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Antique Steam Engine from Doorknob

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roy entwistle22/05/2019 09:15:52
1188 forum posts

If it's brass, and it looks like it, do NOT use WD40, WD40 is not a penetrating oil. Use something like Plus Gas

Roy

SillyOldDuffer22/05/2019 09:16:55
5913 forum posts
1280 photos
Posted by Hopper on 22/05/2019 08:22:46:
Posted by SillyOldDuffer on 20/05/2019 11:54:39:

Now there's no evidence of a coaxial crank I've gone off the idea in favour of this suggestion:

eccentricpos.jpg

I'm not convinced on this exact set-up, but rather something similar but different, for several reasons. One being that the stroke of the cross-head is significantly longer than allowed by the small crank in red. In fact it would be the same dimension as the main crank, which obviously would clang into the main crankshaft. The other being that there is no facility for the "needle" to pivot at the top, as would be required in a crank and rod type situation. The notch in the brass flange where the needle would run tends also to indicate it does not move from side to side.

I'm thinking there must have been something that allowed the "needle" to move straight up and down. So something more like a pushrod pushing a lever, in effect a rocker arm, without the two being firmly joined. Or perhaps a short crank arm as shown in red but the pushrod passing though a loose hole in the end of it, with two collars on the pushrod that allow it to move the crank arm a short distance at the end of each stroke, but slide through without moving the crank until the other end of the stroke. You thus have a lost-motion linkage in effect. So it provides a sort of "switching" motion at TDC and BDC rather than a continous cranking motion. This would be consistent with switching the valves from open to closed and vice versa at the end of each stroke, as required for a single-acting cylinder.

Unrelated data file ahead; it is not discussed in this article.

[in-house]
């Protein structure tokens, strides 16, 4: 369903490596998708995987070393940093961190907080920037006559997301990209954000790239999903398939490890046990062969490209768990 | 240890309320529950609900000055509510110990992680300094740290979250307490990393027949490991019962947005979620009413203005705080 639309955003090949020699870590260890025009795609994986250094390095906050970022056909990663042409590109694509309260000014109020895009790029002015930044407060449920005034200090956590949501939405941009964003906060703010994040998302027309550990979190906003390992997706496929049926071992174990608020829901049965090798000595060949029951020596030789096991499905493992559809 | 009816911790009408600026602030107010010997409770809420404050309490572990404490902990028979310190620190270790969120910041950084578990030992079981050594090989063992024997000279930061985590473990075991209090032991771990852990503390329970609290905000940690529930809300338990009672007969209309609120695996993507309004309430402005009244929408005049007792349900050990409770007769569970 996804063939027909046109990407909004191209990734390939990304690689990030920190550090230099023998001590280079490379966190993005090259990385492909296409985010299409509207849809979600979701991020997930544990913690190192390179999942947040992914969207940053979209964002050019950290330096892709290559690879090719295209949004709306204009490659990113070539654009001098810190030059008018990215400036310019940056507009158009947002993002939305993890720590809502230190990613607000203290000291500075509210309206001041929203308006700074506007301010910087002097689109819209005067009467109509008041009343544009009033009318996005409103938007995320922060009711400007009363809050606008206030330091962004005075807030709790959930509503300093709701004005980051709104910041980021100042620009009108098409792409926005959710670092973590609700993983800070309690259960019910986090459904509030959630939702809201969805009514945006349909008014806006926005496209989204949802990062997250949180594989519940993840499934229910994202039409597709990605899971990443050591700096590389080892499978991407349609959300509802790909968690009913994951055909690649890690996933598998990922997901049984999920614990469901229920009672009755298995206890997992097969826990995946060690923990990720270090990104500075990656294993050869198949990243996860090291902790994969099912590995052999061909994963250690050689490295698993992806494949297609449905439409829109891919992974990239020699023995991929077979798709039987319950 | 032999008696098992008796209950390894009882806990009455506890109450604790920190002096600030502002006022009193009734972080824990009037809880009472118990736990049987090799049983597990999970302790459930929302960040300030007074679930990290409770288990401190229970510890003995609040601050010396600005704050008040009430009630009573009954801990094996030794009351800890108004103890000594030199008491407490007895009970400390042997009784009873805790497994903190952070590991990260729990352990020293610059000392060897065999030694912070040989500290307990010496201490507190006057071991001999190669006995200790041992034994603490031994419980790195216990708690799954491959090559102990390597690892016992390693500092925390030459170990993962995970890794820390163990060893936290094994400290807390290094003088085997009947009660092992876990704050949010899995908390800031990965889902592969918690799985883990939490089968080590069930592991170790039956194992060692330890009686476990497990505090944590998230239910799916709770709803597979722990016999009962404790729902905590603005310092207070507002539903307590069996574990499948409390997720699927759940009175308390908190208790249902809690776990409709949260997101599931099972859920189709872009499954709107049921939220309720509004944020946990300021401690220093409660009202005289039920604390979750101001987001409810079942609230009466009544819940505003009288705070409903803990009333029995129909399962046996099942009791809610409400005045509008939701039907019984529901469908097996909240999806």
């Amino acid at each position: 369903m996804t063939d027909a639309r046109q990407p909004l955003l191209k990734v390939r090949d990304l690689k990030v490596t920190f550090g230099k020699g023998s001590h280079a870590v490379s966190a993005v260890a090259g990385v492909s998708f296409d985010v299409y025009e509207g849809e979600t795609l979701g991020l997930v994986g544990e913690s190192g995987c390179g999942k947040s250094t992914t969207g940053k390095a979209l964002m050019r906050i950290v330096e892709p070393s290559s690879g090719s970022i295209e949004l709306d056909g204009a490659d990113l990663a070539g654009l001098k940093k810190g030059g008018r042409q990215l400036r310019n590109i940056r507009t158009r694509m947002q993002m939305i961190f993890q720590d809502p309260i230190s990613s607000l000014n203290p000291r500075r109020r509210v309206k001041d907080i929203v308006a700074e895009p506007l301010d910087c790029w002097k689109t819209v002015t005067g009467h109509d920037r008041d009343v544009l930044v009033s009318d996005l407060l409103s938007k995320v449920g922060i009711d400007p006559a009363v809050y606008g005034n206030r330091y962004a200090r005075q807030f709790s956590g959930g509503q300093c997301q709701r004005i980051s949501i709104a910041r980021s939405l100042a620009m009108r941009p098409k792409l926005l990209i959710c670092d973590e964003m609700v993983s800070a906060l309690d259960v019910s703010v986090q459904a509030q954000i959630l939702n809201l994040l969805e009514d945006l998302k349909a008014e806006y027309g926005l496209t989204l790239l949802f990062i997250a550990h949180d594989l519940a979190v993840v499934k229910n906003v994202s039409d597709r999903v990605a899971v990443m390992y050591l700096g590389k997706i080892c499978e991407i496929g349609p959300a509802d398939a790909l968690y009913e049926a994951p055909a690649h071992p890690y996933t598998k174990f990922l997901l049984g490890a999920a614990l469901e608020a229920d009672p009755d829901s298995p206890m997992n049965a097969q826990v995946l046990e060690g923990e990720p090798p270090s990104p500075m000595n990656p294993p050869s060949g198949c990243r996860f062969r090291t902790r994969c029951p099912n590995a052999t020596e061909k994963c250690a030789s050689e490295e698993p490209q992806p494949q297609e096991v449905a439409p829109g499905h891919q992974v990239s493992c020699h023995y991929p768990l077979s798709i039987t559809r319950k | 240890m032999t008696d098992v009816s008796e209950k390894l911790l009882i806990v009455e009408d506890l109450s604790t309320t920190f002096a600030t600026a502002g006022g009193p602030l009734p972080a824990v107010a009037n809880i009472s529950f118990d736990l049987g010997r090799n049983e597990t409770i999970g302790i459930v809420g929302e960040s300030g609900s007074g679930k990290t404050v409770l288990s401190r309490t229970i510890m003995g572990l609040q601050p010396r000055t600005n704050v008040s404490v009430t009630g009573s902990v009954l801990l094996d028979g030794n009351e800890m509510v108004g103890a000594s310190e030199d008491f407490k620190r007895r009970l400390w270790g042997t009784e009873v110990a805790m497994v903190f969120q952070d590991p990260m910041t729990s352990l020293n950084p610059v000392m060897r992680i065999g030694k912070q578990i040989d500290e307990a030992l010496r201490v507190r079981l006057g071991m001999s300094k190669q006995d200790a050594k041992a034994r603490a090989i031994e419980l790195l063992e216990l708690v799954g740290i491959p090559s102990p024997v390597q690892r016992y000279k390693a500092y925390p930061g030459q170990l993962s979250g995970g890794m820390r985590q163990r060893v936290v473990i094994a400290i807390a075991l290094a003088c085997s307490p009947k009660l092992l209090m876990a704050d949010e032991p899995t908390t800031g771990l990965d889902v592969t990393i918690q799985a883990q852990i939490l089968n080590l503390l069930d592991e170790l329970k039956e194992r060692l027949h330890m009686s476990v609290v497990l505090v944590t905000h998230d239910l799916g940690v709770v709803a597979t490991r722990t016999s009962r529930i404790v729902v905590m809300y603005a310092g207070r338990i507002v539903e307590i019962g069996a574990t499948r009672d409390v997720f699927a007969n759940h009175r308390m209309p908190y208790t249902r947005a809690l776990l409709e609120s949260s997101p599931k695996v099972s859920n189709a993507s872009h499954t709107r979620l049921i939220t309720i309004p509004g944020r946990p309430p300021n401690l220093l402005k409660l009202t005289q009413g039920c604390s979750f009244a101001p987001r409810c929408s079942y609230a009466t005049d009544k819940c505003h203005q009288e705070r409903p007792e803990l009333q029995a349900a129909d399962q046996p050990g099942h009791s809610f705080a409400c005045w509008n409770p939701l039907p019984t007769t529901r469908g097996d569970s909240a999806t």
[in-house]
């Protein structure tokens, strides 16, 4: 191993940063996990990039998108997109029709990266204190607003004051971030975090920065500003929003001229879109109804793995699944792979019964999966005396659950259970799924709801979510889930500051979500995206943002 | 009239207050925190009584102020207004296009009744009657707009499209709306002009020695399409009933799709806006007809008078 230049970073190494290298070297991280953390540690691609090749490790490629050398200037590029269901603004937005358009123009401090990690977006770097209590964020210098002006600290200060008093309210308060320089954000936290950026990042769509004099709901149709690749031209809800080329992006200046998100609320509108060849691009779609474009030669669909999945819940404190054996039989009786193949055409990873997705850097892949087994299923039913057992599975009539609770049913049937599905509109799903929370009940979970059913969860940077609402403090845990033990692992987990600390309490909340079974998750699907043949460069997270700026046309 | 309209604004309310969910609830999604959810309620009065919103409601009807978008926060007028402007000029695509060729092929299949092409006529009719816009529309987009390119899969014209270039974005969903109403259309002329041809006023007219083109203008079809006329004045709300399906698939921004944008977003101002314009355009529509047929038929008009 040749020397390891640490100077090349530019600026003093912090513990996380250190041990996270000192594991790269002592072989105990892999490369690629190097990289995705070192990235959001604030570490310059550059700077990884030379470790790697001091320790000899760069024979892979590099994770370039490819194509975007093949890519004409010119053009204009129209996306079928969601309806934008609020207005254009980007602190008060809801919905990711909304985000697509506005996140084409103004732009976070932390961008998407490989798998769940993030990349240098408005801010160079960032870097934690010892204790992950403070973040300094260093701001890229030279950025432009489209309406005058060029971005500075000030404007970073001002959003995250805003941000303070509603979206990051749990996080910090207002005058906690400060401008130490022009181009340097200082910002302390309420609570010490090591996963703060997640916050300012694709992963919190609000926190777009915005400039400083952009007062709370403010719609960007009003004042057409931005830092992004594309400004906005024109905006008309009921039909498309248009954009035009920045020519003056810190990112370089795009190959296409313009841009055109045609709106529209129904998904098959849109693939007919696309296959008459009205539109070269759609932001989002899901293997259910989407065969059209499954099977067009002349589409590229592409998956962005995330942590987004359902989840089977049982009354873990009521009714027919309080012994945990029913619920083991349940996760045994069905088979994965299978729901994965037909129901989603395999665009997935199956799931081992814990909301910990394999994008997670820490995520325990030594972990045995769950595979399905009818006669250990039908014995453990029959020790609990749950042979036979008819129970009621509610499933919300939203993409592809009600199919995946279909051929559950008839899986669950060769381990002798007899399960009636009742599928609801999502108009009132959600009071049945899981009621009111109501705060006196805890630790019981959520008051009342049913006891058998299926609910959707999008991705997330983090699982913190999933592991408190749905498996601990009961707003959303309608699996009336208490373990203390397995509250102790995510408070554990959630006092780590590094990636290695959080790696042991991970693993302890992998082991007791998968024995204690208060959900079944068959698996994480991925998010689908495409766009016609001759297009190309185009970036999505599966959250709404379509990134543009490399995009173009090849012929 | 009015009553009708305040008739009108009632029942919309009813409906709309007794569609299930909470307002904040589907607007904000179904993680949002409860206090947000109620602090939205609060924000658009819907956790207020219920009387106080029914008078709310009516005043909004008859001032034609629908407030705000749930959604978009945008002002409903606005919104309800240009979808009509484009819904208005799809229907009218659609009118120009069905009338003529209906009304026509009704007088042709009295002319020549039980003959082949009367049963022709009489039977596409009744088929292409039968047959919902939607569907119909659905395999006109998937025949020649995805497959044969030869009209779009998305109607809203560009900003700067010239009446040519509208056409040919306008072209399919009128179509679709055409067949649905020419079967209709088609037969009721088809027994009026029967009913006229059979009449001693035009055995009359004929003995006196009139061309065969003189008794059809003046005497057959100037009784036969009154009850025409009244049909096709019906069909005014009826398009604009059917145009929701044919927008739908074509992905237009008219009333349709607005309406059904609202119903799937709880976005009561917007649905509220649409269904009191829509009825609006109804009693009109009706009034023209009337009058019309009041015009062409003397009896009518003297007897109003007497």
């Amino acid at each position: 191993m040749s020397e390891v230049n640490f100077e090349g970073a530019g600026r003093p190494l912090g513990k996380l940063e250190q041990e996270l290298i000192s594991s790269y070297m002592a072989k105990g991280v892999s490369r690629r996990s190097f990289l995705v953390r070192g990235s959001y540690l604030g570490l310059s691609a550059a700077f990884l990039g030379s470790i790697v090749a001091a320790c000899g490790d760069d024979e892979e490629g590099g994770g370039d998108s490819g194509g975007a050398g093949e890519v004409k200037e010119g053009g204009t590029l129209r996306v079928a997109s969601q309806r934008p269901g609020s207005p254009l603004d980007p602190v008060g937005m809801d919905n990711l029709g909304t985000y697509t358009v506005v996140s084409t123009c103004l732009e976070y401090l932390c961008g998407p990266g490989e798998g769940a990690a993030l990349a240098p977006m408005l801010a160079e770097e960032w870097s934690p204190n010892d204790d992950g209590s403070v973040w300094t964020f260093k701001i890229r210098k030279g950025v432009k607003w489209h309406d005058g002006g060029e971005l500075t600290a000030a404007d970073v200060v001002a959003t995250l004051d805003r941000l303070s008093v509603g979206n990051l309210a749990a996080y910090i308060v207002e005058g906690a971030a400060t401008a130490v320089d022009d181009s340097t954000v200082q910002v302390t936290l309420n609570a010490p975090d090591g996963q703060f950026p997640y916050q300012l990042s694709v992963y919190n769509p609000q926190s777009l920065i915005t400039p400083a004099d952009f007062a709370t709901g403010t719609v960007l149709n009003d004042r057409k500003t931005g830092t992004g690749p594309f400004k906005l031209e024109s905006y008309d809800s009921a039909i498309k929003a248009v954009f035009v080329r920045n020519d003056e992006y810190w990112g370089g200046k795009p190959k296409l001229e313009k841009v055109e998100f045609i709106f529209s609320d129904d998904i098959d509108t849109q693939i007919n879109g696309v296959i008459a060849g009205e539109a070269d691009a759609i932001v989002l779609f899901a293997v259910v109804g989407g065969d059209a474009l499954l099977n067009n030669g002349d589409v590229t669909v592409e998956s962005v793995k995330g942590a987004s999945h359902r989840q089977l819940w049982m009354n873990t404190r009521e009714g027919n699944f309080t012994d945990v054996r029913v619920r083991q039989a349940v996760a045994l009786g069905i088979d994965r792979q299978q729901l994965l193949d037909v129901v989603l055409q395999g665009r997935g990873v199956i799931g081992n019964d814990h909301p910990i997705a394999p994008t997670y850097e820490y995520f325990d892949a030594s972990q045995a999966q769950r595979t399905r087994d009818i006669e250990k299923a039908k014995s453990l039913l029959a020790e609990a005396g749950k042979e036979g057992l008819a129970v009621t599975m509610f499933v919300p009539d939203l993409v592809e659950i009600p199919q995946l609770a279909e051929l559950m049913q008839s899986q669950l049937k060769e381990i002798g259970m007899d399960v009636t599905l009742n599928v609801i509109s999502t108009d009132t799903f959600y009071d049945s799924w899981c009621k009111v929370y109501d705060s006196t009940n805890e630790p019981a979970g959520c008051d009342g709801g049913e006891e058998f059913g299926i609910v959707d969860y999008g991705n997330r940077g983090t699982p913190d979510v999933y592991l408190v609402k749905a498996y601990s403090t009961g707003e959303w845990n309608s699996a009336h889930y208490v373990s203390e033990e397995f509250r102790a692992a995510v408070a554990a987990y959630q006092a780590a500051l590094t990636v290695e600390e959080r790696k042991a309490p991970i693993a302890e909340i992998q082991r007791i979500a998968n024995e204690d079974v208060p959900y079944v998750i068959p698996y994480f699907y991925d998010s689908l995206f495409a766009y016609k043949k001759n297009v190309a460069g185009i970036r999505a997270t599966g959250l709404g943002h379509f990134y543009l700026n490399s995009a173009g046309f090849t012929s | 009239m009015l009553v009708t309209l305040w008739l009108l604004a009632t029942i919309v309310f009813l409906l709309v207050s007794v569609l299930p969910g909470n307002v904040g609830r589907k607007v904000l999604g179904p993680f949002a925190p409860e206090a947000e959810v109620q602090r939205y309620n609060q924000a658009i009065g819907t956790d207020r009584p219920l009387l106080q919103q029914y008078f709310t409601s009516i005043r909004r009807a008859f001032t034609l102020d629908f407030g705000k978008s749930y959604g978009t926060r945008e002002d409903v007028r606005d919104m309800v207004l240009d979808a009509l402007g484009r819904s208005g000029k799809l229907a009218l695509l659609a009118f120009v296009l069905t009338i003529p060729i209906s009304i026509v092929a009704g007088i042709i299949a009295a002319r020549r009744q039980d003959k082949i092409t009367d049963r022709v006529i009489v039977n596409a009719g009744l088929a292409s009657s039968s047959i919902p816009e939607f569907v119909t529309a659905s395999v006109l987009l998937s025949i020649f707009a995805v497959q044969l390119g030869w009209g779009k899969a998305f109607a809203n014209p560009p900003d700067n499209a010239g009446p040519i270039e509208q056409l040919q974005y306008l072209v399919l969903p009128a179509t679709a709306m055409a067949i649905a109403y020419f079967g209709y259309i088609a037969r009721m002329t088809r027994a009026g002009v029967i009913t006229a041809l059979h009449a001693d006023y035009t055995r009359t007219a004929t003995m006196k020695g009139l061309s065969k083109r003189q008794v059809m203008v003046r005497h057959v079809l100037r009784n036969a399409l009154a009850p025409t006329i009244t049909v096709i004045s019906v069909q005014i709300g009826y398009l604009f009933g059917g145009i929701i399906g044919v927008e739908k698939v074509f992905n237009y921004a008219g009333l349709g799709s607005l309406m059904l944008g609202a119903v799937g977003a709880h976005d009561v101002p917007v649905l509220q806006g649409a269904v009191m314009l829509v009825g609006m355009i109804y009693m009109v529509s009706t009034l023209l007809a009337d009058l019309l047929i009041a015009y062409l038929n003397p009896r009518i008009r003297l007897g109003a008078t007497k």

Just a thought.

I like it!

It's true the crank suggestion isn't convincing. A reason I suggested ornamental was because I can't imagine how a crank would communicate sensibly with whatever valve is inside. (Might be because I don't know enough about valve gear and there is a simple solution!) And ornamental doesn't fit well with the maker going to the trouble of drilling that large hole - surely it has purpose.

Hopper's suggestion of a mostly up down movement using collars to flip the valve is much better than any of my over-complicated musings. Something like the valve trip arrangement on James Watt's early engines perhaps. I'd love to know what's inside!

Dave

Michael Gilligan22/05/2019 09:35:33
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15864 forum posts
693 photos
Posted by roy entwistle on 22/05/2019 09:15:52:

... Use something like Plus Gas

.

+1 for that

Plus Gas Formula A, in a good old-fashioned can, is effective and economical.

MichaelG.

Hopper22/05/2019 11:18:07
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4645 forum posts
101 photos

Posted by SillyOldDuffer on 22/05/2019 09:16:55:...

...Something like the valve trip arrangement on James Watt's early engines perhaps. I'd love to know what's inside!

Dave

I'm thinking some kind of simple (yet cunning) rotary valve. Something like a piece of round bar inside a hole drilled in a solid block. The block has two small ports drilled right through it, each port connects to the cylinder above. Below, one port to the steam inlet pipe, the other to the exhaust. Two small holes drilled crossways through the round bar, at 90 degrees to each other, would allow through-flow through one port at a time. The round bar is rotated through 90 degrees by the "needle" and crank arm at the end of each stroke.